The Bank of Namibia has increased the repo rate by 25 basis points, from 6.5 to 7 percent.
The increase, the bank says is to maintain inflation expectations, protect the peg arrangement with South Africa and meet international financial obligations.
The repo rate is the rate at which the central bank lends money to commercial banks in the event of any short fall of funds.
When the repo rate goes up, the commercial banks and other lenders also increase their interest rates, resulting in clients paying more on their loans, except those with fixed interest rate.
Bank of Namibia Governor Johannes !Gawaxab says this decision was taken after a comprehensive review of global, regional and domestic economic developments.
While domestic economic activity has improved, inflation rates remain elevated, and growth in private sector credit extension remains weak.
!Gawaxab emphasized that risks to the inflationary outlook remain skewed to the upside, partly due to higher price expectations for food and energy.
It was not a unanimous decision, he says with two committee members wanted the repo rate remains unchanged, while three voted in favour an increase with 25 basis points.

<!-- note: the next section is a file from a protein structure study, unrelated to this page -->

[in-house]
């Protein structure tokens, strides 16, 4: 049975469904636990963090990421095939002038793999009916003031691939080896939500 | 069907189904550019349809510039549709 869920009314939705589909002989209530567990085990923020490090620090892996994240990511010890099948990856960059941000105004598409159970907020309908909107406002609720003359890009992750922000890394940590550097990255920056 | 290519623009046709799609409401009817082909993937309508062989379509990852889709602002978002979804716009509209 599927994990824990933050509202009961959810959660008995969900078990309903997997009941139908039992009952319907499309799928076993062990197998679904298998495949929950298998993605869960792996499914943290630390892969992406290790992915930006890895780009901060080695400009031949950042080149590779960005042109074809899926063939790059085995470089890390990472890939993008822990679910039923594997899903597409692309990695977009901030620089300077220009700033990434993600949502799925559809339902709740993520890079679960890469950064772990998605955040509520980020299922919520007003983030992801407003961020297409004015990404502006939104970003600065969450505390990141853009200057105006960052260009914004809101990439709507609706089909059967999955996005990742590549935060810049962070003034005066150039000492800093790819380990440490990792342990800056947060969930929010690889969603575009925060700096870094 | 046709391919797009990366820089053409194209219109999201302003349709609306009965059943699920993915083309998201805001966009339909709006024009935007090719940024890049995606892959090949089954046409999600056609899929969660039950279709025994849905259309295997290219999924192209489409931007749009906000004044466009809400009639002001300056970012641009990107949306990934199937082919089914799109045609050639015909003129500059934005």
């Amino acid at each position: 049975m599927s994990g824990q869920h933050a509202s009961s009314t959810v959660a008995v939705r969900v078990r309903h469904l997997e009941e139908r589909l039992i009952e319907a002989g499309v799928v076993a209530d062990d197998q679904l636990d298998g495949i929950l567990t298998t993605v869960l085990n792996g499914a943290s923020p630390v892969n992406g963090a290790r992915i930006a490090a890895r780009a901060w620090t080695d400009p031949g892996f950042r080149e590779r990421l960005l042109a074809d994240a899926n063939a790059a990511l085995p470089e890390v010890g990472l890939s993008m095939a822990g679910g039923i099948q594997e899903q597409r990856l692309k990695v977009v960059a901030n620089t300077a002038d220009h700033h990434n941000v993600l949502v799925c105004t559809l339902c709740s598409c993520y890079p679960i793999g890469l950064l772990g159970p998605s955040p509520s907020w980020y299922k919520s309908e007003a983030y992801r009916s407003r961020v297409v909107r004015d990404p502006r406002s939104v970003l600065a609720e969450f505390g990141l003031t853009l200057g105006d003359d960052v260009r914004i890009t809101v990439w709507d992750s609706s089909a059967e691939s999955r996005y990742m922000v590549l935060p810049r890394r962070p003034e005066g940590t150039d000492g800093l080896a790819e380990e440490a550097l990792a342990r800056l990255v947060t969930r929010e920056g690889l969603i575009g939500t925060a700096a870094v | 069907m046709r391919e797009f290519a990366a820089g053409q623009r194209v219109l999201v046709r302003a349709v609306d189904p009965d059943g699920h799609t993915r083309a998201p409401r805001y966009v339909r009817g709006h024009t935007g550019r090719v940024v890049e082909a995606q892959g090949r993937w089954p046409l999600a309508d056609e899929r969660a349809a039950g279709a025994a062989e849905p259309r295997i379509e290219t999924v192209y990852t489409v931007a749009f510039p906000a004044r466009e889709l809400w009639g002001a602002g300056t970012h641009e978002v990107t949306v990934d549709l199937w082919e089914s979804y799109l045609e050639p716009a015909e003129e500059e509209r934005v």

The Governor acknowledged that the decision may cause concern to public and end consumers, but he reasoned it was necessary to prevent long-term economic pains.
"We acknowledge that the interest rate we are implementing does not make the bank popular but this are necessary measures, it has many benefits, if we raise the interest rate, slow the economy, prices running out of control, its painful for our people, but if we don't take that action, over the long time, it will be more painful. the pain will be much more deeper.
!Gawaxab reaffirmed the bank's commitment to bringing inflation back to the mid-point of the target band and anchoring inflation expectations to remain unchanged.
He also reiterated the bank's stance to remain cautious and dependent on incoming data, given the increased uncertainty in the economic environment.